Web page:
Electronic voice phenomena, human voices caught on audio that were not present at time of recording, provides compelling evidence for the existence of ghosts.
In the 1920s, Thomas Edison attempted to create a machine that would allow him to contact the dead. He was never able to succeed at building this machine but remained a believer in the existence of ghosts and the supernatural. Edison’s attempts were the first of many throughout the twentieth century to make contact with the other side.
The Father of Electronic Voice Phenomena
Friedrich Juergenson, a Swedish film producer, inadvertently captured a disembodied voice on audio while recording bird songs. While playing the tapes back, he could discern a female voice saying, “Friedrich, you are being watched.
Friedel, my little Friedel, can you hear me?” He recognized the voice as belonging to his mother.
Juergenson recorded hundreds of EVPs during his lifetime. He wrote two books on the subject including Voice From the Universe and Radio Contact With the Dead.
How to Get Your Own EVP
While results are not guaranteed, the art of EVP is quite easy. All you need is a simple recording device. In fact, many paranormal investigators prefer simpler recording devices over the more elaborate and expensive ones.
The more complicated recording devices have features that will automatically filter out static and background noise and that allows the device to possibly filter out the disembodied voices as well.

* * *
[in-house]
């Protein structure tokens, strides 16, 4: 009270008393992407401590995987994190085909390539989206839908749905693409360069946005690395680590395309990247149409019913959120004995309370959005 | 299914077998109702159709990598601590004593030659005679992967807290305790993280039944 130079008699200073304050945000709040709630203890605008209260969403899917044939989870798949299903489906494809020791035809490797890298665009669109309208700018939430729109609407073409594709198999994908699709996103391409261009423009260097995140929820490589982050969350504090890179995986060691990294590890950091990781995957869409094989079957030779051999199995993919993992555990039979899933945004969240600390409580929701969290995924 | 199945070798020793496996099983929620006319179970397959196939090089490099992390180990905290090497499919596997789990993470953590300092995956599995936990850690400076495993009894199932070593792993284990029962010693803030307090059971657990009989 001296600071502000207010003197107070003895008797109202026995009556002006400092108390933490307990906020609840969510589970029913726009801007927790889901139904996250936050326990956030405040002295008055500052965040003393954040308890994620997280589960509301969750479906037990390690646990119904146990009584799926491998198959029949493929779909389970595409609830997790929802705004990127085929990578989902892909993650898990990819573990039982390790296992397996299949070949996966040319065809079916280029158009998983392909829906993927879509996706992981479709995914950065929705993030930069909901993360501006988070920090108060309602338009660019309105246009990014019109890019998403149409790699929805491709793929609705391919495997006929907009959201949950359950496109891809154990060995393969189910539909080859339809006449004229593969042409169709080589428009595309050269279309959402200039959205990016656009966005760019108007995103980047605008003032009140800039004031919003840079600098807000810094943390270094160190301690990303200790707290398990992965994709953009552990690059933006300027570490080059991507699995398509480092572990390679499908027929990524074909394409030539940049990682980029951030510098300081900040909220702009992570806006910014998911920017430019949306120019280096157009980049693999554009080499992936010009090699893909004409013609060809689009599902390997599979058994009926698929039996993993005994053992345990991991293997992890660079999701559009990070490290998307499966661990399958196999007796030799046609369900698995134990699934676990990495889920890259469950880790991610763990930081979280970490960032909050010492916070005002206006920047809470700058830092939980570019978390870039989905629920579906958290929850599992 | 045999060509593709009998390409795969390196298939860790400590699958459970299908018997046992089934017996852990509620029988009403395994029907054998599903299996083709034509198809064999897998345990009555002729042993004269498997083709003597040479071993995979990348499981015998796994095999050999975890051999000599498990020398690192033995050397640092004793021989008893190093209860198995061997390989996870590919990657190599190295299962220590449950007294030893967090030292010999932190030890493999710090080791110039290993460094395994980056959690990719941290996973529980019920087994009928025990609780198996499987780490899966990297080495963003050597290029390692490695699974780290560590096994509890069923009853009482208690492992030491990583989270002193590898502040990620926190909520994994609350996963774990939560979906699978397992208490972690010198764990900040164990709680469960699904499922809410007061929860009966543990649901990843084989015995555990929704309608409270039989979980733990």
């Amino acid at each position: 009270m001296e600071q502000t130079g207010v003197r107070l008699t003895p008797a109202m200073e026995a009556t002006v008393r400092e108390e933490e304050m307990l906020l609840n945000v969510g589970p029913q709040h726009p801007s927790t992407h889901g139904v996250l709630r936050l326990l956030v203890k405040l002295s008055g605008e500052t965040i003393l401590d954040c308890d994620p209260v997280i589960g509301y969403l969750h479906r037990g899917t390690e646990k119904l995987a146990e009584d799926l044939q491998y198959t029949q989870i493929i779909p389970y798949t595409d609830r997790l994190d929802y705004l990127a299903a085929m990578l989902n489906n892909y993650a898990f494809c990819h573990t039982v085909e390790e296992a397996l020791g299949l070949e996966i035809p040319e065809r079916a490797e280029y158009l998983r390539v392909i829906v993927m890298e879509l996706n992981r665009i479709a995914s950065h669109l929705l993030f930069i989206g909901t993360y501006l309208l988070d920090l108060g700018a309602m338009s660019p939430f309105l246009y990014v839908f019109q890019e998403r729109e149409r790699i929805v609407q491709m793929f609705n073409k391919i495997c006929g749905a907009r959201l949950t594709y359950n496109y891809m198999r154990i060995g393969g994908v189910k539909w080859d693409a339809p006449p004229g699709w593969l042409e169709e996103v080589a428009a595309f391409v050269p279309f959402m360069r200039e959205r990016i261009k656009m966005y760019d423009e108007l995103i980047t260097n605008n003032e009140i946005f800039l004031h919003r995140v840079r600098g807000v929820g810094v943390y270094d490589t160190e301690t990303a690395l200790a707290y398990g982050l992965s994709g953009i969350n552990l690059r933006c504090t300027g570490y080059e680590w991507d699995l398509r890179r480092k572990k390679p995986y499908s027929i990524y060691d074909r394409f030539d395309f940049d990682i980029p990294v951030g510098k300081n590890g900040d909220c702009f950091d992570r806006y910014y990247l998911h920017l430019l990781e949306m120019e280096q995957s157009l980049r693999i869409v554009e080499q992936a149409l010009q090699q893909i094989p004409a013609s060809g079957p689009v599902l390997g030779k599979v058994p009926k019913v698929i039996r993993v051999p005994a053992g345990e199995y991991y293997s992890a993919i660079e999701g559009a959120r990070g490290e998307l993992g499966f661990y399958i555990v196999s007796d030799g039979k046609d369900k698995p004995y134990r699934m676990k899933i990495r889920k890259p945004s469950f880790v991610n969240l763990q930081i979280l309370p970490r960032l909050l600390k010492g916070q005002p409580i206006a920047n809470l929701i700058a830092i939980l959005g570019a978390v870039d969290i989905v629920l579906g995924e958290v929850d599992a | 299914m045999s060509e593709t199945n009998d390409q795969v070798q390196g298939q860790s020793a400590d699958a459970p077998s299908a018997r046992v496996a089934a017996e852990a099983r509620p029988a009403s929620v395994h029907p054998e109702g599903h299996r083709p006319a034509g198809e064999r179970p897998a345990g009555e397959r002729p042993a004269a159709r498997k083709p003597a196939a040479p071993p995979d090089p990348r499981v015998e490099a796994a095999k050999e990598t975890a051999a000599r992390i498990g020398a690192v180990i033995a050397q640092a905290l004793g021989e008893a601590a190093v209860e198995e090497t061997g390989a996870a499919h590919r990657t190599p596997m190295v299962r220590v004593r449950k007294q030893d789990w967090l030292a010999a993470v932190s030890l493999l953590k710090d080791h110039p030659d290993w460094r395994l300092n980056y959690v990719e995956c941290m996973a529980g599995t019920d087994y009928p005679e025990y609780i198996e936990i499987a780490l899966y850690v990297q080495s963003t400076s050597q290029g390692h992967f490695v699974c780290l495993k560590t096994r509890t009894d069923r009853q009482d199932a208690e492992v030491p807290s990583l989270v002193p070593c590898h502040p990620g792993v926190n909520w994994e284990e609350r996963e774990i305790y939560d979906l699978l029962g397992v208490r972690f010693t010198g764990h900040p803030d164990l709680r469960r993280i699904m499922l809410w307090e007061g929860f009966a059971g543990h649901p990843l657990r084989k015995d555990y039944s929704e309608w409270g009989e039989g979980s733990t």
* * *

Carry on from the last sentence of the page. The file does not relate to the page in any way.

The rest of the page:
You can investigate your own home if you dare. If you venture elsewhere, always obtain permission to investigate a location. Begin your recording by announcing the date, time and location.
You can either walk the location quietly or talk and ask questions, allowing time for responses. A mixture of both techniques is best. Sometimes the voices captured seem to be direct responses to questions or comments made by investigators while other voices sound obvious to any living presence.
When playing back your audio recording, take note of the counter number if you think you hear something. You’ll be able to refer to that exact spot on the tape when you go back to listen again.
If you do hear something, you need to first rule out radio transmissions, real human voices, etc. It will also help you decide whether or not the recording is an EVP when you figure out what a voice is saying. Many times investigators do not know what words are being spoken while others times the words are very clear.
Classifying an EVP
Once you believe you have an EVP you can classify the recording.
Class A: Recordings that are very clear, loud and easily understood by anyone who listens.
Class B: Recordings that are slightly warped in parts, not allowing the voices to be completely understood. This is the most common EVP type.
Class C: Recordings that are characterized by softer, whispering voices and words are usually not recognizable.
Theories for Electronic Voice Phenomena
Obviously, the theory exists that EVPs are none other than the voices of the dead, captured on audio but not heard at the time of recording. Other theories include:
– Voices come from other dimensions of existence.
– Voices are actually the thoughts of the investigator and are imprinted on the recording.
– Voices come from angelic or demonic beings.
– Voices are actually from cell phones, radio transmissions, etc.
– Voices are hoaxes.
No one can answer 100% where these voices come from. Research is still ongoing, and perhaps soon we will know something more.
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